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Eighth Electronic Music Midwest Festival (review)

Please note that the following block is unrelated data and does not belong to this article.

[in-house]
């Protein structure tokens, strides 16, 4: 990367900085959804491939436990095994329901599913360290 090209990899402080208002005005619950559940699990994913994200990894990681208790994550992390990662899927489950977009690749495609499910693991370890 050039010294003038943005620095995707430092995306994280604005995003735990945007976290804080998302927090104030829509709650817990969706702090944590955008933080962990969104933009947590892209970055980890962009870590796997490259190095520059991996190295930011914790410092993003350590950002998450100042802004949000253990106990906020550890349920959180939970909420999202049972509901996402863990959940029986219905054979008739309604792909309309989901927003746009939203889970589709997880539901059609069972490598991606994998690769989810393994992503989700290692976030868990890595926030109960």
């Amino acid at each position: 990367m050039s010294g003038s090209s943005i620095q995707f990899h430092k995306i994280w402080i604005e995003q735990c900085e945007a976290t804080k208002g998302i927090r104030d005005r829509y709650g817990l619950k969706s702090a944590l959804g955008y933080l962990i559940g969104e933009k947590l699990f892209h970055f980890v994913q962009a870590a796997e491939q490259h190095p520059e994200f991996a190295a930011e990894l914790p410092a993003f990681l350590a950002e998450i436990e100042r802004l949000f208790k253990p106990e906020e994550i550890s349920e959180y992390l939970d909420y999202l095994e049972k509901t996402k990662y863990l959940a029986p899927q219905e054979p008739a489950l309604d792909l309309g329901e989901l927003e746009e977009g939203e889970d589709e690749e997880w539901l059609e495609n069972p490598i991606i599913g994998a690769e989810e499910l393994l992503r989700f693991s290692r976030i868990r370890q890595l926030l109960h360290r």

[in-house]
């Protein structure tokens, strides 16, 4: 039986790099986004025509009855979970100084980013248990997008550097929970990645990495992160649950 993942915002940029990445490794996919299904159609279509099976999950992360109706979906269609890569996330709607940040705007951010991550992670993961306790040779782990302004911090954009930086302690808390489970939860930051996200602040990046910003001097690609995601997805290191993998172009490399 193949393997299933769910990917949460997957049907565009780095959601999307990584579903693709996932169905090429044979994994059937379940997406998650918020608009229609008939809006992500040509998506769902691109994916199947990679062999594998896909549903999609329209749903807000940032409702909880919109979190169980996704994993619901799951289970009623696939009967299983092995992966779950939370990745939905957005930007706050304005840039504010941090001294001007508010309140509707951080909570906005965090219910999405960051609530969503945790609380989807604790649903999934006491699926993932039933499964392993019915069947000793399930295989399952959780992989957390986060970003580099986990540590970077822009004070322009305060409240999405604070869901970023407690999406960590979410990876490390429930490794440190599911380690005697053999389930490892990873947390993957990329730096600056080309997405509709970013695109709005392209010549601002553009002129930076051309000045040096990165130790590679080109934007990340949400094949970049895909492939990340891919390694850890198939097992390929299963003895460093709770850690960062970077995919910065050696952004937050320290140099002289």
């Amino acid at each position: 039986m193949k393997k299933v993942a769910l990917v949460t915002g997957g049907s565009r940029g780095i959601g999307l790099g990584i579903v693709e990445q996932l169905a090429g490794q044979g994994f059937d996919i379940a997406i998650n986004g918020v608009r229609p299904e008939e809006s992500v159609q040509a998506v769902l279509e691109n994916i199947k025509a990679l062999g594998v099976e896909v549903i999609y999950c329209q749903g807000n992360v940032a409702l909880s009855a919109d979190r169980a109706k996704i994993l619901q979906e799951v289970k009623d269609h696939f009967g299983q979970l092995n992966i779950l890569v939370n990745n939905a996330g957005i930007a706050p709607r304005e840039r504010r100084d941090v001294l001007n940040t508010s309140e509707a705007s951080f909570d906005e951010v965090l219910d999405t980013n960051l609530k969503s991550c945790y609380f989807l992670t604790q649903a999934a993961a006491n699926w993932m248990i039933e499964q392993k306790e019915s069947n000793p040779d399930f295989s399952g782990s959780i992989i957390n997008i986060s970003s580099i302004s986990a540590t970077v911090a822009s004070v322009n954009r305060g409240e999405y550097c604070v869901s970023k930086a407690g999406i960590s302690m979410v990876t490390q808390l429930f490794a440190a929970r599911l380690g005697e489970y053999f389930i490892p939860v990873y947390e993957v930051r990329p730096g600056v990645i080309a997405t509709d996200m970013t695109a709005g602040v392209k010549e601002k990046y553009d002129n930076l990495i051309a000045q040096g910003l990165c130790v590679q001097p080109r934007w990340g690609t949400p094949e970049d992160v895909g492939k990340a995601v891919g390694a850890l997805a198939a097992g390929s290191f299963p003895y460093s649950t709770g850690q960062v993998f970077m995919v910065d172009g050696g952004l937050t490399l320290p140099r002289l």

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Reviews [Editor’s note: Selected reviews are posted on the Web. In some cases, they are either unpublished in the Journal itself or published in an abbreviated form in the Journal. Visit www.mitpressjournals.org/loi/comj and, under “Inside the Journal” at the left, click on “CMJ’s Web site.” Then click on “Reviews” at the top.] Events Eighth Electronic Music Midwest Festival Lewis University, Romeoville, Illinois, USA, 12–14 October 2006. Reviewed by Bruce Bennett New Orleans, Louisiana, USA A small consortium of institutions, including Lewis University, Kansas City Kansas Community College, and the Conservatory of Music at the University of Missouri at Kansas City have conspired over the past eight years to produce a regional festival of electronic music, the Electronic Music Midwest (EMM). These institutions have shared the burden of producing this festival by taking turns as hosts. This year, EMM was held 12–14 October, 2006, at Lewis University in Romeoville, Illinois, south of Chicago. Lewis University Associate Professor Mike McFerron proved an able, organized, and hospitable host. Each of the eight concerts, presented over three days, managed to have a consistent theme by virtue of careful programming and by having curated concerts. All of the concerts were presented in the Philip Lynch Theater, which was equipped with a 9.1 surround system (3 in front, 5 around the sides and back, and one gram, Kansas City Kansas Community College) and his assistants. The late afternoon concert on Friday showcased the work of members of the Chicago Composers Forum. The varied and interesting program featured fixed media and mixed electronic and acoustic works. The highlight of the concert was probably Torrid Mix: Featuring DJ Jazzy King and Master L.T. for piano and tape by host Mike McFerron, featuring pianist Irina Feoktistova. Although EMM clearly remains a regional festival, and the majority of the participants were certainly from the midwestern region, there was a significant national and international presence. Most notably, Cristian Morales-Ossio and Felix Lazo presented a curated concert of electroacoustic music from Chile, “Celebrating 50 years: Electroacoustic Music from Chile.” Despite intending to be a retrospective of Chilean electronic music, the majority of the pieces were created within the last few years, including the presentation of a work-in-progress by the curators, Morales-Ossio and Lazo, Mirror, for live video and audio performed on two laptop computers. The work is a reflective travel journal of the sights and sounds of their 2006 tour of the United States. Three works of historical significance in Chilean electronic music were also presented: Juan Amenábar’s Los Peces [The Fishes] (1957), José Vicente Asuar’s Variaciones Espectrales [Spectral Variations] (1959), and Gustavo BecerraSchmidt’s Quipus (1978–1980). Among the highlights of Saturday’s concerts, two works in particular stood out. Daniel Weymouth’s Unexpected Things for tape, violin, piano, and audience participation received an outstanding performance by Duo Diorama (Minghuan Xu, violin, and Winston Choi, piano) for whom the piece was composed. The use of exon the ceiling). Additionally, the theater lobby provided space for two installations: The first, [un]wired by Jesse Allison, John Fillwalk, and Keith Kothman, employed wireless handheld devices to interact with the audio and video; the second installation, Harmonic Sounds for a Public Space by Marc Jensen, ran all day Saturday and created a pleasant, slowly changing soundscape of harmonically tuned tones. The opening night of the festival presented Robert Voisey’s 60 × 60 Midwest Minutes Mix, consisting of 60 electroacoustic (fixed media) compositions by 60 different composers, each lasting 60 seconds or less. This is an interesting idea that has been done in the past by Elliott Sharp (with his State of the Union productions), Frog Peak Music, and Guy Livingston (works for solo piano). However, a project like this presents several challenges to the composer, the curator, and the listener alike. For the composer, the obvious challenge is to be able to create a work, complete in itself that can yet be heard as part of the greater collection. For the curator, the challenge is to create a coherent playlist that can sustain the audience’s interest over the entire hour. And for the listener, making sense...